This is an important factor that will be the reason
why you get pictures or get NO pictures at all; you
have to understand the principal and setting a trail
camera to get a good result – it is all about good
Look carefully at this photo of my camera,
this camera has a standard height (38cm) from the
ground to the WHITE DISC more commonly known as the
(Movement sensor) and if you look carefully it is
at a very slight angle towards the ground.
The belt and string are just the extras used to fix it
to a tree if needed
KNEE HEIGHT is generally a good height.
Placing the camera on the ground – you must first make
sure the ground that you are placing it on is level,
if it isn’t ( a very good chance) then you must work
out that after you have mounted it on a tripod or a
tree you must work out how accurately you can make the
camera appear to be looking STRAIGHT ahead, and then,
only then work out the slight angle you need to get it
to be directed towards the earth.
Now. This is another sticky subject, some cameras like
high settings on a tree looking down 45 degrees or
more or less, some prefer a lower setting and some are
easy and work any old way.
YOU MUST TRY and find out what your camera likes, by
setting it in the bush, it will take a few attempts
till you master it!
soft material in your bag so if you set a camera you
can stuff in extra thicknesses behind the camera and
the tree if needed for a better angle etc.
carry a small hammer and long nails in your camera
bag, IN CASE you can mount the camera on a wooden
pole that is next to a gate etc, the nails can be
knocked in to act as a stopper so the camera don’t
slide down the pole after the belt is tightened, the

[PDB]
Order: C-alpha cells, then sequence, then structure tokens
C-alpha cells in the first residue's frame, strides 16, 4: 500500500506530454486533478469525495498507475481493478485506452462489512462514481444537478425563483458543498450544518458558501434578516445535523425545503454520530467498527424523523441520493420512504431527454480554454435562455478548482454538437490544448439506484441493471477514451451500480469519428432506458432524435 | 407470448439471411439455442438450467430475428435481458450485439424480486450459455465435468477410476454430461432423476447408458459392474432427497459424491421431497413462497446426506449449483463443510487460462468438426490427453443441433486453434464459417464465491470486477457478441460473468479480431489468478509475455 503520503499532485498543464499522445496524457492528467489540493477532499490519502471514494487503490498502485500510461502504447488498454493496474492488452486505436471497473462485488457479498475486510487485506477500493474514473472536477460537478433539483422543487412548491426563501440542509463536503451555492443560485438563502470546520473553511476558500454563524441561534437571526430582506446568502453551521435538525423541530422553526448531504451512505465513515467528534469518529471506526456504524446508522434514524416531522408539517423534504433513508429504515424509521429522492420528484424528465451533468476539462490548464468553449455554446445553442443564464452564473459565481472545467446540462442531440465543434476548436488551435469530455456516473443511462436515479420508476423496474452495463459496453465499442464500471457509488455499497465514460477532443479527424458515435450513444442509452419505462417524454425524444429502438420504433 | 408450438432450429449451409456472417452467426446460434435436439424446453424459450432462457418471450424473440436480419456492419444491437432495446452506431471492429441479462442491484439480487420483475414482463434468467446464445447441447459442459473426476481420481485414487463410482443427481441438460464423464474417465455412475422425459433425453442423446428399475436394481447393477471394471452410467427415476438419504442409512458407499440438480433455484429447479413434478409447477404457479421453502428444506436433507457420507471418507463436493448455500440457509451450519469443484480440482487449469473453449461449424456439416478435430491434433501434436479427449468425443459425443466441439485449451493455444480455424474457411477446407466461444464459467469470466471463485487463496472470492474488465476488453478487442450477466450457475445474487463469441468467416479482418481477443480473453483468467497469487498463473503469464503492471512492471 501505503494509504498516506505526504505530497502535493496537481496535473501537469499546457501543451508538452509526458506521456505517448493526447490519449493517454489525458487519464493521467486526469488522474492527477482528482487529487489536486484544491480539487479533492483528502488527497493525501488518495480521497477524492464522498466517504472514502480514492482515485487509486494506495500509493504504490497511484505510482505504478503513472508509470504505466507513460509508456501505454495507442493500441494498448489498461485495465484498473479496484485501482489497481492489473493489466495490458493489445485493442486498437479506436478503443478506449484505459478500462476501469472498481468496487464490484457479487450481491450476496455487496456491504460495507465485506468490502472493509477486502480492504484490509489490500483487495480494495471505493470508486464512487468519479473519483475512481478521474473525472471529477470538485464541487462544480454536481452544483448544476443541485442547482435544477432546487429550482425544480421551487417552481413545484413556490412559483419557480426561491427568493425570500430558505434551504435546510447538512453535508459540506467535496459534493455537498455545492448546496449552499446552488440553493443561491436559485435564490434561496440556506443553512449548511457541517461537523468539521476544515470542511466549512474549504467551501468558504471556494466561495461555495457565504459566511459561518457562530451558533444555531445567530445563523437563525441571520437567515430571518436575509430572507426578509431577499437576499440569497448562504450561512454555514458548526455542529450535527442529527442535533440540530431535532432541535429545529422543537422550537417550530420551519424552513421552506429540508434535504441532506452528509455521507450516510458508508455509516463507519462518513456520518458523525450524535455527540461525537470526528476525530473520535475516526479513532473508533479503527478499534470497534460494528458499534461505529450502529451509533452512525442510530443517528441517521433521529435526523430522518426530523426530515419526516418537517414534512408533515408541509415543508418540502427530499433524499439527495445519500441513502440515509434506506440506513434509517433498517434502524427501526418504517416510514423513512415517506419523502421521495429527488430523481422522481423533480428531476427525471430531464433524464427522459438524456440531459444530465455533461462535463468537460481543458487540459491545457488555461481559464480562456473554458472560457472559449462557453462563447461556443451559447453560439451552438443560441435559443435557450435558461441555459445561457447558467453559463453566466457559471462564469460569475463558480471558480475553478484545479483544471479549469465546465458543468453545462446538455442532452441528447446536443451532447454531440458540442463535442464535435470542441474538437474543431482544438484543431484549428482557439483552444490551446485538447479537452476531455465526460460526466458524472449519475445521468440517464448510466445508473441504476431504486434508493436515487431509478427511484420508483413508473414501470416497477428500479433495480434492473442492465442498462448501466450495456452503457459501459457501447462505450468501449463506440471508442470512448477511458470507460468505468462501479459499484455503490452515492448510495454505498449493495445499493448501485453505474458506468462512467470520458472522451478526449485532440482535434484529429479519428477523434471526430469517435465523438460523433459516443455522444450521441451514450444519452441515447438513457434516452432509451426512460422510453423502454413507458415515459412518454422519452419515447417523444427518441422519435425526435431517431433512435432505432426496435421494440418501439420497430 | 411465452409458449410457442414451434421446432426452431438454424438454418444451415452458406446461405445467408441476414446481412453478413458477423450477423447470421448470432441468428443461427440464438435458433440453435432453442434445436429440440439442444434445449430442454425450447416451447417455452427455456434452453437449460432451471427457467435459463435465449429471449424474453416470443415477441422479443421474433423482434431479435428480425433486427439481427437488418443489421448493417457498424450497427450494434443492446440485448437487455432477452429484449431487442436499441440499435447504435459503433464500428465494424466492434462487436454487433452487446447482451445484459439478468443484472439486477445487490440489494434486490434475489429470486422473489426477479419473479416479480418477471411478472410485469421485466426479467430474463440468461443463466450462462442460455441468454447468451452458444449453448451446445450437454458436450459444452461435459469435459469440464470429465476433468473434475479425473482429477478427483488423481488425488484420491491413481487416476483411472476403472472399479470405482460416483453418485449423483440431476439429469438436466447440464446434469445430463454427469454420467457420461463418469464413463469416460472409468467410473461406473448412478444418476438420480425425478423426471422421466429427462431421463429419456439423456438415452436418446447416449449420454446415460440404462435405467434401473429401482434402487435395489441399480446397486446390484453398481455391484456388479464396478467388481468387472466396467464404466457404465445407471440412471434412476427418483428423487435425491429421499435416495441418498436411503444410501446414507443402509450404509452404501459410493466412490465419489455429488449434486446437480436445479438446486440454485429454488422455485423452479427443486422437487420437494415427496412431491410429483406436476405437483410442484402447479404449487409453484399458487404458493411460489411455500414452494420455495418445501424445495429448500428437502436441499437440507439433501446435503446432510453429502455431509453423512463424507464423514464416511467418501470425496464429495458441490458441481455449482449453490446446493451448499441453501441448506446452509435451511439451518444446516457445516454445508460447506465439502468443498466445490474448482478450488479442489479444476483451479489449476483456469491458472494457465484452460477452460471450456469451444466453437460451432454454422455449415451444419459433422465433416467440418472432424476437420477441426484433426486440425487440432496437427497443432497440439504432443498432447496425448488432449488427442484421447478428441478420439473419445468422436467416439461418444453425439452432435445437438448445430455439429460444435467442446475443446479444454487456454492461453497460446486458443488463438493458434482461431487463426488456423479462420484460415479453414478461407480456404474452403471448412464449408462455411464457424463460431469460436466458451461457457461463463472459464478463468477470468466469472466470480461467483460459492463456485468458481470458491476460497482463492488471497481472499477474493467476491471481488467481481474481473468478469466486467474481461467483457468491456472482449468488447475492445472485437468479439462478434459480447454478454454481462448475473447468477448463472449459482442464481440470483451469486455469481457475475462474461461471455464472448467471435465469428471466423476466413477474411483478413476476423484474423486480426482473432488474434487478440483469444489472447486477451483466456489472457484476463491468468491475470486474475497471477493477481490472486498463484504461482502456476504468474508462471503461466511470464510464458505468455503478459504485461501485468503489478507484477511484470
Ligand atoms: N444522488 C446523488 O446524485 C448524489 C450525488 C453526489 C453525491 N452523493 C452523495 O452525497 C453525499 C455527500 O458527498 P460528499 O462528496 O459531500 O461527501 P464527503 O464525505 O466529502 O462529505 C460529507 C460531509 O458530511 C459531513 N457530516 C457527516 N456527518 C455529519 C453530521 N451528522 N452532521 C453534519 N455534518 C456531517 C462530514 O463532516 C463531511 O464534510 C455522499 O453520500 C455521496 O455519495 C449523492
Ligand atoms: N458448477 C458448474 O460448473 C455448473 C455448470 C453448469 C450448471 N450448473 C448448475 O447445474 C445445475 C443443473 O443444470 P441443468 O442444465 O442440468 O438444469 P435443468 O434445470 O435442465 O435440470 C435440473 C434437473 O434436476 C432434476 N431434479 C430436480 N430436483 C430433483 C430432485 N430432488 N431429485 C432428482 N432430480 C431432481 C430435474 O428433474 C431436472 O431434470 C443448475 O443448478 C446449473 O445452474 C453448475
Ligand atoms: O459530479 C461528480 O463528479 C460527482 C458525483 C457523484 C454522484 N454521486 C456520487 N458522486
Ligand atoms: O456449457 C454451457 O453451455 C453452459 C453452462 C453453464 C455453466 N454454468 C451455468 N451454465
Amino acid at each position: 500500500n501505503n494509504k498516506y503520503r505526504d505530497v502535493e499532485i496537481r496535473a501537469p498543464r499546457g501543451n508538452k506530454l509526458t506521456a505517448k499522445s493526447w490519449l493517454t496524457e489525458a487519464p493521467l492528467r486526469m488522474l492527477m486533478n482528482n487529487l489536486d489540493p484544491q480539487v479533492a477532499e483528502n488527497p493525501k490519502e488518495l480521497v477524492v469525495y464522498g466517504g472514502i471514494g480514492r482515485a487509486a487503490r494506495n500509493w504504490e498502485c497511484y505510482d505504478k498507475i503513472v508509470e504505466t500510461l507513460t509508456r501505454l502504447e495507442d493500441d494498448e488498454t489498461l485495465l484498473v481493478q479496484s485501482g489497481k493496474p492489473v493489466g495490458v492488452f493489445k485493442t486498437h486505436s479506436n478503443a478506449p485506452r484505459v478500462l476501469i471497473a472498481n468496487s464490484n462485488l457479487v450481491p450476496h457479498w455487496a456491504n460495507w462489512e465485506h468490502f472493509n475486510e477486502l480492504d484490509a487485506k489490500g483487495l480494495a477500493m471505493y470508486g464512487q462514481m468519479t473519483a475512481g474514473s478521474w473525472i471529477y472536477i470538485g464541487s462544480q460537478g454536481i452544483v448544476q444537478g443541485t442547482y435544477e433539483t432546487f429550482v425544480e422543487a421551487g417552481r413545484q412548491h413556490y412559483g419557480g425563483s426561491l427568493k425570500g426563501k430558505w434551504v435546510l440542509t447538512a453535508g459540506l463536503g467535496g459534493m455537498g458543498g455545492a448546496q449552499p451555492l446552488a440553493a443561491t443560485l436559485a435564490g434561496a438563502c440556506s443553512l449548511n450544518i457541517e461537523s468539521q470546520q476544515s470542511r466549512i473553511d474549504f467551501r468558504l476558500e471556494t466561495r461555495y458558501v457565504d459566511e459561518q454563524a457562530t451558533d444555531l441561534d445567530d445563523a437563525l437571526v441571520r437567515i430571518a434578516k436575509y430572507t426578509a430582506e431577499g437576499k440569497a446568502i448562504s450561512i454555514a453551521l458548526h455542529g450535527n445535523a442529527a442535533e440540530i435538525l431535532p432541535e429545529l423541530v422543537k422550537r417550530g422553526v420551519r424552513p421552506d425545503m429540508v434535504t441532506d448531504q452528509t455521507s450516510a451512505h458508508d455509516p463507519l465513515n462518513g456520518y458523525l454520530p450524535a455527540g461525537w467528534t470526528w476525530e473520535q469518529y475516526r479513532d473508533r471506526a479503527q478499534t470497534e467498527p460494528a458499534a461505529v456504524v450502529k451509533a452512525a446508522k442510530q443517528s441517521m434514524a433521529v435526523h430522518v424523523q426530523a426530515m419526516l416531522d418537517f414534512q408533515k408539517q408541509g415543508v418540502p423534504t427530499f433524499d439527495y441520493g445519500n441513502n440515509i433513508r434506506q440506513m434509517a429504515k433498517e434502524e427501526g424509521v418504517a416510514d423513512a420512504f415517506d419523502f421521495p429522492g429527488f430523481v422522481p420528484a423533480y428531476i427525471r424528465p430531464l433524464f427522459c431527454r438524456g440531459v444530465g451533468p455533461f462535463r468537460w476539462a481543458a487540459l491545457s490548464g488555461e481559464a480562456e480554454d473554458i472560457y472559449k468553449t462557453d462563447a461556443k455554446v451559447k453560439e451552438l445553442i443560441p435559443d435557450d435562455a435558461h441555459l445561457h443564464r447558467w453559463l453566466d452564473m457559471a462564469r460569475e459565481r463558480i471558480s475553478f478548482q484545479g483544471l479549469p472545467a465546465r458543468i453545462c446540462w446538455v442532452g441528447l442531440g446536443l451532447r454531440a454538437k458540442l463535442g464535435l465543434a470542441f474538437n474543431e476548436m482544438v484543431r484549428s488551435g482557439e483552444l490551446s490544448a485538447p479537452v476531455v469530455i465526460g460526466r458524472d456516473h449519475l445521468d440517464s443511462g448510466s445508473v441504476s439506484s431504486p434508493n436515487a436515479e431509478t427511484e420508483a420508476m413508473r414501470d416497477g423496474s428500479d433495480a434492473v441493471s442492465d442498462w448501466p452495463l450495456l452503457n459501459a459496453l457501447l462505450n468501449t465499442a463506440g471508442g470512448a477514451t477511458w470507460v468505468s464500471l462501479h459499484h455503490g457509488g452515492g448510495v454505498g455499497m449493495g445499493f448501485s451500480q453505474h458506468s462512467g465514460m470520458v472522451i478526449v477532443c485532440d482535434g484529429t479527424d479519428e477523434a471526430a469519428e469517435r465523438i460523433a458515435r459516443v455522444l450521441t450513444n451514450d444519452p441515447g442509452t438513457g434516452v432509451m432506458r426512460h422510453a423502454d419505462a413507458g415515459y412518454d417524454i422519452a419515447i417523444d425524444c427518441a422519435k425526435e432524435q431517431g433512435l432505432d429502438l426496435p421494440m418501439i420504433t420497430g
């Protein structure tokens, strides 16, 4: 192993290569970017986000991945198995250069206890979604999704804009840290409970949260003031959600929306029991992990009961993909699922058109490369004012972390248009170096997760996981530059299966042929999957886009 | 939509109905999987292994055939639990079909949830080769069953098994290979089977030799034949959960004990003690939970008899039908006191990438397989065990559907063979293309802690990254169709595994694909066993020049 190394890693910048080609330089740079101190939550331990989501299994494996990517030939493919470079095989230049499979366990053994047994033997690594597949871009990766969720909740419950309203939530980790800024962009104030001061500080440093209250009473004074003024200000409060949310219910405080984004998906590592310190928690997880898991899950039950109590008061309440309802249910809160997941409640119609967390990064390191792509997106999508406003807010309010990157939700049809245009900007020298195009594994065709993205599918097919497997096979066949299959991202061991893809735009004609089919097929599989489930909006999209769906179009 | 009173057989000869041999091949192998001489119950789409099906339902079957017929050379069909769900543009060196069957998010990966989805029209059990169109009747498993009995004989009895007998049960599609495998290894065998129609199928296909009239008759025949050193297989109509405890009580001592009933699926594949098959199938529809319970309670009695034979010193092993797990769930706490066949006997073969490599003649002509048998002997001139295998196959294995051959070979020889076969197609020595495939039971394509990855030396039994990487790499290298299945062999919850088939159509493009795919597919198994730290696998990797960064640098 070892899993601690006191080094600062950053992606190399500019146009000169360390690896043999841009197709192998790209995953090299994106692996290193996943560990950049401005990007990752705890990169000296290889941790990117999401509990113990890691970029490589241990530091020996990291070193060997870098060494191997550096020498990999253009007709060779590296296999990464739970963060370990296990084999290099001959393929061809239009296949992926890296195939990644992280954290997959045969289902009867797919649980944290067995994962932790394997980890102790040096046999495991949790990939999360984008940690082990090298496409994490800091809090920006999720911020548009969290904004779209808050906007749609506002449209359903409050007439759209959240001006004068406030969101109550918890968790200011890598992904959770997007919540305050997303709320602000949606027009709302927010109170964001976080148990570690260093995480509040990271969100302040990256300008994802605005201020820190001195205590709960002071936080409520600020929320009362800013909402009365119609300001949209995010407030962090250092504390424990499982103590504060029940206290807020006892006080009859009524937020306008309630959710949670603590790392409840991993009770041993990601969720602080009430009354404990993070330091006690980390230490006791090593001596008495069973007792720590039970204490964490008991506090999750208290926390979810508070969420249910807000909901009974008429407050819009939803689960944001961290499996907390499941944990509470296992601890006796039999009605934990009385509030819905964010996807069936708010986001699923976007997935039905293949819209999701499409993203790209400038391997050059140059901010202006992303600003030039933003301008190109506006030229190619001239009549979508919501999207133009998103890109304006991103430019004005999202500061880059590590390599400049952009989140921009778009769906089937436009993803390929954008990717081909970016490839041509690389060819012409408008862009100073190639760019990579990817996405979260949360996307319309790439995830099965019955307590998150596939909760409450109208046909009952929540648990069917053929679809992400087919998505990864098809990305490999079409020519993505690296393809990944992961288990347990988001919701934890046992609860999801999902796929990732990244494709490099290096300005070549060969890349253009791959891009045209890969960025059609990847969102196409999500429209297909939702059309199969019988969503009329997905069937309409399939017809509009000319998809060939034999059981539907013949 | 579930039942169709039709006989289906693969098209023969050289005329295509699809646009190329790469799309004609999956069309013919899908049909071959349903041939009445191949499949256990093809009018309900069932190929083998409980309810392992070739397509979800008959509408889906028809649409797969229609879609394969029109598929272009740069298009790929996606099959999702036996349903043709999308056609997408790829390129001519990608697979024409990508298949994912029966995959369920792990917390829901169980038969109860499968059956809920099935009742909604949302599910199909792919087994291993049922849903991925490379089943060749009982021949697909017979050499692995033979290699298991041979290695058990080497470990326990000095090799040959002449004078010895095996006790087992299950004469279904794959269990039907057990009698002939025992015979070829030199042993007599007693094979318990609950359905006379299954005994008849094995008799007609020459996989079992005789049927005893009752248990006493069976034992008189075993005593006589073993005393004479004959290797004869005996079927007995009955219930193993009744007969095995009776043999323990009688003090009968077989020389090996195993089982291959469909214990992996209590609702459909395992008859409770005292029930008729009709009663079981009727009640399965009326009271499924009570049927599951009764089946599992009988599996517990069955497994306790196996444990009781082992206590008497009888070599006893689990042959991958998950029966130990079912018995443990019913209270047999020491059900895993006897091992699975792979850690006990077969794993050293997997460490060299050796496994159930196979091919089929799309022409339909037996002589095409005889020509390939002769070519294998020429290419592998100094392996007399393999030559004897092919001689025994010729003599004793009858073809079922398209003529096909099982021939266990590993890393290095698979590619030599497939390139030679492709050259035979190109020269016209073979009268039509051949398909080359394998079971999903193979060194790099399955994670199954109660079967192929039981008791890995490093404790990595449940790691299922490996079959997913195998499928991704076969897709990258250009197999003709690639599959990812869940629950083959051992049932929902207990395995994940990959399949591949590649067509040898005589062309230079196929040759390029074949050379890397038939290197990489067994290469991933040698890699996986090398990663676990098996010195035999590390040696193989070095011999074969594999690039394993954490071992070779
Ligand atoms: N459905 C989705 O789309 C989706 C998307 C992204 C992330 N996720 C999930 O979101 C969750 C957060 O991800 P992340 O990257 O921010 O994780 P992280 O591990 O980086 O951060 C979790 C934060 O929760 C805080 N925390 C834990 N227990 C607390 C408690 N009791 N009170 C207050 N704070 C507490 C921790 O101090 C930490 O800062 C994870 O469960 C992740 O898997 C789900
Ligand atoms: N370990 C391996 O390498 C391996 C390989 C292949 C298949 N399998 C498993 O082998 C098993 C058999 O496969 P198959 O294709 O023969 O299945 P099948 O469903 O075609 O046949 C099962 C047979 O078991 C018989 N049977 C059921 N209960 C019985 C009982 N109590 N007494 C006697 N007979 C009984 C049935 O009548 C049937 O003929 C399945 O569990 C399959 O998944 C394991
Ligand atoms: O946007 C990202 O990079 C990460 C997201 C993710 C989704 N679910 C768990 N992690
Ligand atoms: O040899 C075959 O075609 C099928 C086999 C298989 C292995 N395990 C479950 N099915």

nails can also help on a tree mount in some way.
The one camera I have is a 140 Moultrie camera, it
likes this 38cm setting off the ground, and at 20m the
laser when set hits the ground. I am so used to the
camera now I can set it without the laser. As long
as your angle is ok its fine and will fire. Just
practise and all will be well.
When you have set your camera up, before you leave the
spot your set it at, put it on the timer, walk away to
about 8 m and when its ready to take a photo move a
little so it takes a picture ( bend down low to animal
height) and if it fires you know the camera is set
correctly and everything is ready for a day and night
of action. This way you can leave the area knowing it
is working and set correctly
Look at the picture below, the same trail camera with
my camo net cover applied.
You can clearly see the white disc (motion sensor
behind it) and the camera shutter 4 inches higher. The
disc is 38cm off the ground.
This is an example; I use a camera tripod if I can’t
get a tree or pole etc.
When you first start filming with a trail cam it will
be easy or hard to find what your specific camera
likes, but when you find it’s secret – boy it is a
bunch of fun!
Generally in my opinion if you get a camera to fire at
12m at night that is ample, perfect - and the same for
the day hours.
The nice thing about a trail cam is, if you have an
area on a farm, the area has hard ground and you
cannot work out what walks around because of hard
ground you cant see spoor or tracks, THEN this trail
cam will answer all your questions!
As long as it is set correctly!
You cannot just put a camera at a spot and expect
photos – NO!
– DISTANCE – HEIGHT are the keys to
successful camera results.
REMEMBER CAMERA PLACEMENT IS VITAL FOR GOOD
RESULTS!!!! Here are a few links;
Once you master the angle, distance, height and
mounting a new world will open up to you, a trail
camera can tell you so much about your farm!